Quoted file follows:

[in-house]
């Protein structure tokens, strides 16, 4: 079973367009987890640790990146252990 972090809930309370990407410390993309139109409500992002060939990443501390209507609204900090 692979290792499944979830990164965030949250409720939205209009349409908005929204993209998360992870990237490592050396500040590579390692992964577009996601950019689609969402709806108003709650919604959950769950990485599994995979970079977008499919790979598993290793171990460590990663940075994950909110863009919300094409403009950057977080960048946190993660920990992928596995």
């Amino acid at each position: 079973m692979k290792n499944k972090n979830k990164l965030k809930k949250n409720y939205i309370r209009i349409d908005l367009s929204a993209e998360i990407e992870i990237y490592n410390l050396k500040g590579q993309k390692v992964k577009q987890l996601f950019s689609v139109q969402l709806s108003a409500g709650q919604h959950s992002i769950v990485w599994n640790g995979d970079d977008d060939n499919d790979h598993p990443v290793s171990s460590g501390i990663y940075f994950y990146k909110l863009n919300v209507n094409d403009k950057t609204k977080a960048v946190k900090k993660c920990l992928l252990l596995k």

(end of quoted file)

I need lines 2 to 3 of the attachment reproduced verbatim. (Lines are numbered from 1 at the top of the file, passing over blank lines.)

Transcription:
């Protein structure tokens, strides 16, 4: 079973367009987890640790990146252990 972090809930309370990407410390993309139109409500992002060939990443501390209507609204900090 692979290792499944979830990164965030949250409720939205209009349409908005929204993209998360992870990237490592050396500040590579390692992964577009996601950019689609969402709806108003709650919604959950769950990485599994995979970079977008499919790979598993290793171990460590990663940075994950909110863009919300094409403009950057977080960048946190993660920990992928596995």
């Amino acid at each position: 079973m692979k290792n499944k972090n979830k990164l965030k809930k949250n409720y939205i309370r209009i349409d908005l367009s929204a993209e998360i990407e992870i990237y490592n410390l050396k500040g590579q993309k390692v992964k577009q987890l996601f950019s689609v139109q969402l709806s108003a409500g709650q919604h959950s992002i769950v990485w599994n640790g995979d970079d977008d060939n499919d790979h598993p990443v290793s171990s460590g501390i990663y940075f994950y990146k909110l863009n919300v209507n094409d403009k950057t609204k977080a960048v946190k900090k993660c920990l992928l252990l596995k």